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Supervision of suicidal patients in adult inpatient psychiatric units in general hospitals
Psychiatric Services 1996; doi:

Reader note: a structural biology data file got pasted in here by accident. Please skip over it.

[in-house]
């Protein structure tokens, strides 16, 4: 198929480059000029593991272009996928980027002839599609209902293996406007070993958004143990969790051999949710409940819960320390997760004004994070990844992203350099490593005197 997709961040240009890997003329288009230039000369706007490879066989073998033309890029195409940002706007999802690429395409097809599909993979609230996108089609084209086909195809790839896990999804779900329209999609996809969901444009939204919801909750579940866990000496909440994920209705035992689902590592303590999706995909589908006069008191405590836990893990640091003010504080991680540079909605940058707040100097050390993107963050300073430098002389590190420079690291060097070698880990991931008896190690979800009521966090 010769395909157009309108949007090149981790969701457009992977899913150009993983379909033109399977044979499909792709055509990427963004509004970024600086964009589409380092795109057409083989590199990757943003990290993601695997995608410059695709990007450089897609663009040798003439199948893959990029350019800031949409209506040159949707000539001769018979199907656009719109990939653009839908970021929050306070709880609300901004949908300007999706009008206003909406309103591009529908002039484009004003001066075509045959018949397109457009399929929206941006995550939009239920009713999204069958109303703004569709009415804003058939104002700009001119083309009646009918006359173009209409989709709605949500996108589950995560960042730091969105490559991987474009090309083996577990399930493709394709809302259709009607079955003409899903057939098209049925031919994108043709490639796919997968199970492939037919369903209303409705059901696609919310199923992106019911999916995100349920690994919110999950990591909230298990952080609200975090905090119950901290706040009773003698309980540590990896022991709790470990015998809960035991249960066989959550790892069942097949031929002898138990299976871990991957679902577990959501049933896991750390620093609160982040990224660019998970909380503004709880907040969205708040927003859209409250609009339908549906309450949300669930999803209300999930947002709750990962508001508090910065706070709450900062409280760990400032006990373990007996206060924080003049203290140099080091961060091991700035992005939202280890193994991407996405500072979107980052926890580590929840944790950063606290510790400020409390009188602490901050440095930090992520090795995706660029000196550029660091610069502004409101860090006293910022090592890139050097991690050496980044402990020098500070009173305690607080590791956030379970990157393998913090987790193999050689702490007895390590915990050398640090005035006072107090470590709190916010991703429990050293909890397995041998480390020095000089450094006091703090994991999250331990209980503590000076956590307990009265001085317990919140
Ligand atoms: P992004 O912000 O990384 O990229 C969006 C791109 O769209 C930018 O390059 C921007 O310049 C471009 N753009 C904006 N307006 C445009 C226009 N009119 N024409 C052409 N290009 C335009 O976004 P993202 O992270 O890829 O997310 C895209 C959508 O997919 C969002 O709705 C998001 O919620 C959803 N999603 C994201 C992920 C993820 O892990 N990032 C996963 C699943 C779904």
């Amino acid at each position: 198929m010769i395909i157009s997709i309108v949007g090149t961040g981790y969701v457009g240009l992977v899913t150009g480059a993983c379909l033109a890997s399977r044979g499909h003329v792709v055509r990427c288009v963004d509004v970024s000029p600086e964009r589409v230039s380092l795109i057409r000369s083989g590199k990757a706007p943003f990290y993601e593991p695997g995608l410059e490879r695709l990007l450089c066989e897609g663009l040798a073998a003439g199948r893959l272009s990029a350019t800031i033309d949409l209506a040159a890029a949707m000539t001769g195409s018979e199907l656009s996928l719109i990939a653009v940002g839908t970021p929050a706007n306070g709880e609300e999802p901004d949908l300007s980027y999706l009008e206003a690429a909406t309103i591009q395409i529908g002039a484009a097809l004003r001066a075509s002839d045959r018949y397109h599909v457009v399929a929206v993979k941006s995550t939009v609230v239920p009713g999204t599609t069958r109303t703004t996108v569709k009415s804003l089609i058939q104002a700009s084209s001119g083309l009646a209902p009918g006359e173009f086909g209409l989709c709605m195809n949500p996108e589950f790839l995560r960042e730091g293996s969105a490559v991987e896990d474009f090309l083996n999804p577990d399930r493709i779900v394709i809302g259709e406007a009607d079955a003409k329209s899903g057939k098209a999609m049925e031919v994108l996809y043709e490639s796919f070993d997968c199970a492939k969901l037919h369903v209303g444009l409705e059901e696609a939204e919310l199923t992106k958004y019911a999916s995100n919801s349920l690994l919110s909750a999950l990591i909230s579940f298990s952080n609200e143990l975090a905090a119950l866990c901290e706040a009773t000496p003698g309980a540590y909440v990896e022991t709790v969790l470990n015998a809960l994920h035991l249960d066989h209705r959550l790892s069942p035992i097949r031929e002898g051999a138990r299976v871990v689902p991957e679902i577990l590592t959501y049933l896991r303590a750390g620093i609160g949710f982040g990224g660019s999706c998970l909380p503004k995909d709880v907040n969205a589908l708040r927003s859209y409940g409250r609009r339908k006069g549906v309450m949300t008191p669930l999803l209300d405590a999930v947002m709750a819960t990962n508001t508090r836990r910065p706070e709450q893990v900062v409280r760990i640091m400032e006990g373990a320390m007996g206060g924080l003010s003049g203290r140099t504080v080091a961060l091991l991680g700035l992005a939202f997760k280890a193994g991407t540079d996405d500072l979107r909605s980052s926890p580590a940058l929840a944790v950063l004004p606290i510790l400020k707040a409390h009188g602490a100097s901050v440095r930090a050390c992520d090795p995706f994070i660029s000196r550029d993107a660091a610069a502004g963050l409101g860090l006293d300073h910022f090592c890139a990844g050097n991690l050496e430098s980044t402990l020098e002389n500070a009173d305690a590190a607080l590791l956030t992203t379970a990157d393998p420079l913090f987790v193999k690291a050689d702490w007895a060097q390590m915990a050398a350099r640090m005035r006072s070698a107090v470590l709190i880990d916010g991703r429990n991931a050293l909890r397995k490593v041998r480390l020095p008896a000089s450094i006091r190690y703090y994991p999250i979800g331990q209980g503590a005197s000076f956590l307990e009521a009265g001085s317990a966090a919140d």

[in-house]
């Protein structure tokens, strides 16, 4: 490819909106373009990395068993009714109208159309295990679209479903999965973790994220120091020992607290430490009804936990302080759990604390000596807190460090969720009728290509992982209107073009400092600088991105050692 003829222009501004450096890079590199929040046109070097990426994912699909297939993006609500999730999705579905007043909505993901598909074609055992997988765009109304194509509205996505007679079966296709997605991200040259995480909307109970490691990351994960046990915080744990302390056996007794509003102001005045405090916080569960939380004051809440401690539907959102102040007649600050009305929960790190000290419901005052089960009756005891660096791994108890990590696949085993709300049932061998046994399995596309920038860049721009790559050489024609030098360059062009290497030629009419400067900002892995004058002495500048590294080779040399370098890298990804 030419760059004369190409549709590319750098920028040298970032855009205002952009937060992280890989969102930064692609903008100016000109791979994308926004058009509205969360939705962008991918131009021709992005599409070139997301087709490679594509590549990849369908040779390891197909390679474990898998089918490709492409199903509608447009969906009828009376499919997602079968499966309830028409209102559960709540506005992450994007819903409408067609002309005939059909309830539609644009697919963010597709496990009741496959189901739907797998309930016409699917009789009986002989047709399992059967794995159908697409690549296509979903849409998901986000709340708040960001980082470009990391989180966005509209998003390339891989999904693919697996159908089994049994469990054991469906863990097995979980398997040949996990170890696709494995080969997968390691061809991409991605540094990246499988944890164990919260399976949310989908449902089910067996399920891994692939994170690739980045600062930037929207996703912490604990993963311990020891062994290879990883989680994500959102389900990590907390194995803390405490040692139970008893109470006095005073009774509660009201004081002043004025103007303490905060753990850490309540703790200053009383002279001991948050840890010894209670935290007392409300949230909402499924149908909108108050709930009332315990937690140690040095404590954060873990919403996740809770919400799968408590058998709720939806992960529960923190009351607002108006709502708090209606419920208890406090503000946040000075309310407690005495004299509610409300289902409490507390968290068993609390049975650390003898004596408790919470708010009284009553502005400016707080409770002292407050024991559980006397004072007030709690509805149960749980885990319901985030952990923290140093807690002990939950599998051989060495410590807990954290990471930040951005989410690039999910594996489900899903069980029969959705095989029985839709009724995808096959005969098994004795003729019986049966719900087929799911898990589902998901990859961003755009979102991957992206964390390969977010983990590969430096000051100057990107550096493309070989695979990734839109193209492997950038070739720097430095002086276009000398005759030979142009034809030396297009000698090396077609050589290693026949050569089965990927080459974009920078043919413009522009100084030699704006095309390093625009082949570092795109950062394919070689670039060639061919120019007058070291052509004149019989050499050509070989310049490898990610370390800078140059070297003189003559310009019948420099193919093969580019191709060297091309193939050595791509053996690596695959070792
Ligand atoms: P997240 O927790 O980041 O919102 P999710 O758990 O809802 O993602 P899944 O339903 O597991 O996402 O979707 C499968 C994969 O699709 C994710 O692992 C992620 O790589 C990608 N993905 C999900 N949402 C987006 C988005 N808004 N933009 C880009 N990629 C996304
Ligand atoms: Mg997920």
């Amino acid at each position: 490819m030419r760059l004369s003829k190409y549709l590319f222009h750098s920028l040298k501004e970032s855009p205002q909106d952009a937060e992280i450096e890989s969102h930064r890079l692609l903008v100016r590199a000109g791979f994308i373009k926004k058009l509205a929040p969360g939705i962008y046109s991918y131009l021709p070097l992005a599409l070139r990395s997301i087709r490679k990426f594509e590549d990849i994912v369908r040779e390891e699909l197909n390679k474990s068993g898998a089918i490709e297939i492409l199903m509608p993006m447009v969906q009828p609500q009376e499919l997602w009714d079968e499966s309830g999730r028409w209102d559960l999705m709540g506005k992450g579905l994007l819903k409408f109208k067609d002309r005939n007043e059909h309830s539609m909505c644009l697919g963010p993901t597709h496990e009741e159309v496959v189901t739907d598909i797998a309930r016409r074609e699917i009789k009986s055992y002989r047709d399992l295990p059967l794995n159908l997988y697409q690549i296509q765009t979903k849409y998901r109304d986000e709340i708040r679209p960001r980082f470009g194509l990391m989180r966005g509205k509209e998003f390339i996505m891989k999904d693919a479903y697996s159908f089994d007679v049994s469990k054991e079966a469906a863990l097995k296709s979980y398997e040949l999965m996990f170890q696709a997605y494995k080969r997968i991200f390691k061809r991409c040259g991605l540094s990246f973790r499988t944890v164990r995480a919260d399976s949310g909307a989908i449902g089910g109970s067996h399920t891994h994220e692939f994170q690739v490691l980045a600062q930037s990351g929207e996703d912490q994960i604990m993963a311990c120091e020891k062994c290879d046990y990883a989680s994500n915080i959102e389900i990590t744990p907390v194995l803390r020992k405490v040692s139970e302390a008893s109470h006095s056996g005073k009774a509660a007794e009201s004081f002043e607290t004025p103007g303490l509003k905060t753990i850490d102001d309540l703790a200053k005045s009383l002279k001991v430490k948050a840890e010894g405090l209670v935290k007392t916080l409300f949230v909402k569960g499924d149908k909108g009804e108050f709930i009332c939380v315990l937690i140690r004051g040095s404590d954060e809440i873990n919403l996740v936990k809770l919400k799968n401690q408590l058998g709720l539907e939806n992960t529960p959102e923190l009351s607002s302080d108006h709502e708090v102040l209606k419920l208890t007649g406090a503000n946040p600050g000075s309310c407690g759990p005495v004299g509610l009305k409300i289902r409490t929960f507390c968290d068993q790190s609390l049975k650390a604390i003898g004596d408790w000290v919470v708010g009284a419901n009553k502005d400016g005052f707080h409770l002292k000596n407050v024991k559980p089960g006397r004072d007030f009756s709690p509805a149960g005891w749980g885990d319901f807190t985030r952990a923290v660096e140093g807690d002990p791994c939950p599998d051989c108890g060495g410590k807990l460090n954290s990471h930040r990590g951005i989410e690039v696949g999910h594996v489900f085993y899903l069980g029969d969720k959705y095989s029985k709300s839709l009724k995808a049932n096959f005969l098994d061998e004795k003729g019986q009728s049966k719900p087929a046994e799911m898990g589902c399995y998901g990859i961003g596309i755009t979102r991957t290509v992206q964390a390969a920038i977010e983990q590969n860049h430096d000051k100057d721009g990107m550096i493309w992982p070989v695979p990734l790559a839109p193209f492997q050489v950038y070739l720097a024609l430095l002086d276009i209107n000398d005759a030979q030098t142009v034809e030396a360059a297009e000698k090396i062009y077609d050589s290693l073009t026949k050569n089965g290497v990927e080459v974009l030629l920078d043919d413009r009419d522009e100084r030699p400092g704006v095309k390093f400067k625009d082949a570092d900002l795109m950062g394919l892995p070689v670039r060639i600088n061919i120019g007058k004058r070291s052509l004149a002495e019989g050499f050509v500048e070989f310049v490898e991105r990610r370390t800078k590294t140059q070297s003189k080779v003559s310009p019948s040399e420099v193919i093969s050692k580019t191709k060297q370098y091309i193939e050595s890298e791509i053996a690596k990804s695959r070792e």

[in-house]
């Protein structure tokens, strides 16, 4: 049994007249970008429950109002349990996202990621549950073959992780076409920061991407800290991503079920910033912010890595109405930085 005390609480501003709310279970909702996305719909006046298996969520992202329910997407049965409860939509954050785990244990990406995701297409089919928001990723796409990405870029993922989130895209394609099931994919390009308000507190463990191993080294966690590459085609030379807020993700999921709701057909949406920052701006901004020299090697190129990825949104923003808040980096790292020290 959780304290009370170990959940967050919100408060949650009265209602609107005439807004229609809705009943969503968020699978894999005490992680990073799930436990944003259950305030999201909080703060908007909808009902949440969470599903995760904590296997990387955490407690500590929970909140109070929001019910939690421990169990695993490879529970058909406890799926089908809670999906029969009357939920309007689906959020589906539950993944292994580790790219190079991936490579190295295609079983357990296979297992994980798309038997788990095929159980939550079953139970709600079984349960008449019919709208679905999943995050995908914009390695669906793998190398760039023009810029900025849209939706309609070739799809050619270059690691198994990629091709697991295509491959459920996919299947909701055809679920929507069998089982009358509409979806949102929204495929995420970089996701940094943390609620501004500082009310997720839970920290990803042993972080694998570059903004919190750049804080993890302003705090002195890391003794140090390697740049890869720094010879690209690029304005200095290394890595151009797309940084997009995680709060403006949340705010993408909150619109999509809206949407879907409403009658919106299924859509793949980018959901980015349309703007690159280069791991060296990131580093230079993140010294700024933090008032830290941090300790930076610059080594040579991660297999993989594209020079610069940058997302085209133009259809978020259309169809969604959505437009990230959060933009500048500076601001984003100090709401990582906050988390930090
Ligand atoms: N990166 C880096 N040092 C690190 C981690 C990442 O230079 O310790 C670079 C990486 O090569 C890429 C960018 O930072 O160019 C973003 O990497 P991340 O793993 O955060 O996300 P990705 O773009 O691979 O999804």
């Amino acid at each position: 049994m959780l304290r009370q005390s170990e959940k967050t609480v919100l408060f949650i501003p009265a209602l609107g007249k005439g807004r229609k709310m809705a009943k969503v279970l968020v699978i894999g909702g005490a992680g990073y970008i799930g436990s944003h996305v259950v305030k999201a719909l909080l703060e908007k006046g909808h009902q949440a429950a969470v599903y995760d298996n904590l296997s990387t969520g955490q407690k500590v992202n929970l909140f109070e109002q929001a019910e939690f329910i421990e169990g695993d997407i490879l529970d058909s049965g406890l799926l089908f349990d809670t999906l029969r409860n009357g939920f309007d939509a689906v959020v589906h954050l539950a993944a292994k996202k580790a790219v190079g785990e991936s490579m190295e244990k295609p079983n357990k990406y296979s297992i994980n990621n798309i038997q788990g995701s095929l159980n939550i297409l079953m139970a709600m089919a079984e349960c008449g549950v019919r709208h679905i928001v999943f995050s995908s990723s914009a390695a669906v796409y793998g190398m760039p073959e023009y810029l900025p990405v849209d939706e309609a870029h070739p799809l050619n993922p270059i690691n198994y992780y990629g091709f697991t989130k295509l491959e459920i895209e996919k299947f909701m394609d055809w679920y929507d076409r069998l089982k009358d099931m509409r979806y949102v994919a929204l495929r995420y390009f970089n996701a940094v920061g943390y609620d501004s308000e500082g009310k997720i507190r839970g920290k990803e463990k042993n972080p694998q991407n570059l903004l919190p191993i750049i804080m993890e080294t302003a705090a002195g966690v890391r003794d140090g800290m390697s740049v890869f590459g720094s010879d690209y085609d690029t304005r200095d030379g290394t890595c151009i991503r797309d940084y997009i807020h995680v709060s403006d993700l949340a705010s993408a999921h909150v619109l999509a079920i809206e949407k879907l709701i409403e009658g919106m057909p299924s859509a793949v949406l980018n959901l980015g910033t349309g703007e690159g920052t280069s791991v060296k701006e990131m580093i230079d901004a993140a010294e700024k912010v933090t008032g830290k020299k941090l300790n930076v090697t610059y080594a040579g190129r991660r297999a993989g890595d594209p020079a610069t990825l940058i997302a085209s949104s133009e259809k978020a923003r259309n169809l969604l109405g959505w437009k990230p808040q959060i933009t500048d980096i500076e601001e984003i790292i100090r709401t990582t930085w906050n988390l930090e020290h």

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OBJECTIVE: The safety of suicidal patients is expected to be maintained during hospitalization. This study surveyed a sample of adult inpatient psychiatric units in general hospitals across the United States about their use of various levels of supervision for suicidal patients, the advantages and disadvantages of these interventions, and issues of cost and reimbursement for the services. METHODS: A 33-item questionnaire was sent to a nationwide random sample of hospital-based adult inpatient psychiatric units. A total of 105 surveys from all regions of the country were used in the analysis. RESULTS: Although 98 hospitals reported that they used one-to-one continuous observation of suicidal patients, observation of the suicidal patient every 15 minutes was the most frequently used type of supervision, ranked first or second in frequency by 69 hospitals. Patients' safety was the most frequently cited advantage of supervision, and increased staffing the most frequently cited disadvantage. In most cases, the cost of supervision for suicidal patients was absorbed by the hospital, and hospitals were not reimbursed for care based on the severity of patients' illness. CONCLUSIONS: Future research on the effectiveness of various strategies for supervision of suicidal patients should include cost-benefit analyses. Policies for reimbursement for care of suicidal patients should be based on the patient's severity of illness.

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